Does this sentence seem wrong to you?
"Klobuchar ran for Hennepin County Attorney in 1998 and for the U.S. Senate in 2006, where she has passed more legislation than any member of the U.S. Senate."
Had it said, "...any OTHER member..." I'd have no problem with it. As it is, I wonder whose senate she's a member of. It's a common construction today, so has grammar changed? Did I fail to get the memo?
I see your point, Geoff. I guess they assume they don't have to add the word "other", but I agree they should have.
It does give the impression that she isn't a member of the senate. I don't think it's a common construction though. It's not something I have encountered. I think it's just a mistake.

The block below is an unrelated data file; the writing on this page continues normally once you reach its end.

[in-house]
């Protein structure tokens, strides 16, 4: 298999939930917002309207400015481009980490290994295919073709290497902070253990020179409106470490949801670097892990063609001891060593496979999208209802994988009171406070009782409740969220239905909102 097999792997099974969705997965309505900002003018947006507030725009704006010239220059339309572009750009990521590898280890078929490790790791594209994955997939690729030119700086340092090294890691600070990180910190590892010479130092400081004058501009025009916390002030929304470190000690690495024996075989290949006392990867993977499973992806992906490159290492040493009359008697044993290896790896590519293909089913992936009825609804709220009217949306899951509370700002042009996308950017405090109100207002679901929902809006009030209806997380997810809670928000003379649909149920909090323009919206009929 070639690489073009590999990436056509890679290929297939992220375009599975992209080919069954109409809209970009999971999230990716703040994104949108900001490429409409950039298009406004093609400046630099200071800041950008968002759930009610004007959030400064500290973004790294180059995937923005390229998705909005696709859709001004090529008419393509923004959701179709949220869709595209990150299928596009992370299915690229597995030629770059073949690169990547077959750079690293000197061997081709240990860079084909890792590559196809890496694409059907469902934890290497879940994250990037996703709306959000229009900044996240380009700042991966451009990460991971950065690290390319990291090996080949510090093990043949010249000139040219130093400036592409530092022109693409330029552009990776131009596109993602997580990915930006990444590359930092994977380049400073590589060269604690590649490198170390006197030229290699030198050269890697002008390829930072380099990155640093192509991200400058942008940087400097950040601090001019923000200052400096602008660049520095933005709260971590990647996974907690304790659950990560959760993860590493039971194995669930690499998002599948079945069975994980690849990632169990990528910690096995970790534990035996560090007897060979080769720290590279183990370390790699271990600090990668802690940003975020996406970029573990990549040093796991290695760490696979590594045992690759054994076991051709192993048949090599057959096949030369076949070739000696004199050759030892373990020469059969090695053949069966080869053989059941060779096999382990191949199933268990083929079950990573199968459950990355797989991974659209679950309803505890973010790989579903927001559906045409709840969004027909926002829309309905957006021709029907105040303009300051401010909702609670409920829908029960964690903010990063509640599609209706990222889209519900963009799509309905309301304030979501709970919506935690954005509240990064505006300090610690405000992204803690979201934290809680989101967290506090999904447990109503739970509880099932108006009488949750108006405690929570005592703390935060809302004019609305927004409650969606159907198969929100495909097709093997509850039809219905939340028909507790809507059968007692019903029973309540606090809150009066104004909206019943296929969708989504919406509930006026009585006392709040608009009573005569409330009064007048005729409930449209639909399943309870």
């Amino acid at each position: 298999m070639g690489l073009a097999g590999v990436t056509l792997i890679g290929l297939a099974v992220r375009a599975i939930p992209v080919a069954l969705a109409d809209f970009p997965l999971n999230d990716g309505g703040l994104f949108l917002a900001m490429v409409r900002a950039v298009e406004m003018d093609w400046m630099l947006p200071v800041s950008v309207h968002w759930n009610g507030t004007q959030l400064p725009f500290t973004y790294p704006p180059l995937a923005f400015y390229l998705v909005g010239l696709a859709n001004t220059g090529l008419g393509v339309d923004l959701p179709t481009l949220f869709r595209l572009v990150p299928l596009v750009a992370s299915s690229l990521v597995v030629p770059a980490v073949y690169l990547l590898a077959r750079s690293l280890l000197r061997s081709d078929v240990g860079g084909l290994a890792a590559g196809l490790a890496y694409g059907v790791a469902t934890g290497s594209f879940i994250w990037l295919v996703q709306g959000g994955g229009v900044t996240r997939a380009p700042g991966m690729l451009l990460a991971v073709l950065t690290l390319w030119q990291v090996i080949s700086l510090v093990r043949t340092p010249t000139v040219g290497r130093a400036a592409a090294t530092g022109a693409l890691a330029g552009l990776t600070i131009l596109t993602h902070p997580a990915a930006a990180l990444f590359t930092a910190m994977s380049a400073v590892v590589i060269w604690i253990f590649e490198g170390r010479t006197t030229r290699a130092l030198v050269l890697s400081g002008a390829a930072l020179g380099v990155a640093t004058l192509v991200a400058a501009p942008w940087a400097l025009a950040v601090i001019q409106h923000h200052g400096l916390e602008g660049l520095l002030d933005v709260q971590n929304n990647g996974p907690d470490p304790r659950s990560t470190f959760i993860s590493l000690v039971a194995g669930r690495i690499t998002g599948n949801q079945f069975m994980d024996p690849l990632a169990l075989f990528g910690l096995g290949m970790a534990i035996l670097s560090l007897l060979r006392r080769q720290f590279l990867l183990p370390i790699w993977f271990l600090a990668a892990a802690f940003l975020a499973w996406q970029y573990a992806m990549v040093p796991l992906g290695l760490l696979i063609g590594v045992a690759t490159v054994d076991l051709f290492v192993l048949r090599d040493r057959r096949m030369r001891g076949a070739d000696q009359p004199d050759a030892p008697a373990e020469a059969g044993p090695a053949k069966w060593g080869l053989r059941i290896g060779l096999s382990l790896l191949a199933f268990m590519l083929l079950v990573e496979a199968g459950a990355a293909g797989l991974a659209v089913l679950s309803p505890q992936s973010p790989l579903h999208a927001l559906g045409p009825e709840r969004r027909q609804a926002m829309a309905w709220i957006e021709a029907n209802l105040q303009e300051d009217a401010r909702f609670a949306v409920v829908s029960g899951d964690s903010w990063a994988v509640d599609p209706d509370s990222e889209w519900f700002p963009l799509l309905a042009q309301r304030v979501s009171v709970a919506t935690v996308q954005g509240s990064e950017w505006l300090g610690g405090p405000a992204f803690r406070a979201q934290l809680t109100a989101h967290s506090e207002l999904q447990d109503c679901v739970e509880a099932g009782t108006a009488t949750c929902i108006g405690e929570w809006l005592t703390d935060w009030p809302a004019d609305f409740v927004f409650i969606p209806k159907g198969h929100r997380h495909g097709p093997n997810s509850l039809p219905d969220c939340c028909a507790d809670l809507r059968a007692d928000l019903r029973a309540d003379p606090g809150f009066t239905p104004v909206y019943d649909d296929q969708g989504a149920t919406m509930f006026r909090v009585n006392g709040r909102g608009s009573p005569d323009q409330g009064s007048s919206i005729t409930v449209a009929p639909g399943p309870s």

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Odd as it may sound, I've seen this used more than "any other" for several years! I suspect that it just slips past most of us, and we unconsciously add "other." Watch for it and report back in a few weeks! Sattva, since you're in the USA, you'll likely see it more than Bob does, except when he's reading USA-Based stuff.
Interestingly, when I first read it, I automatically inserted "other" myself. Then I read your comment and went back and realized it was not there.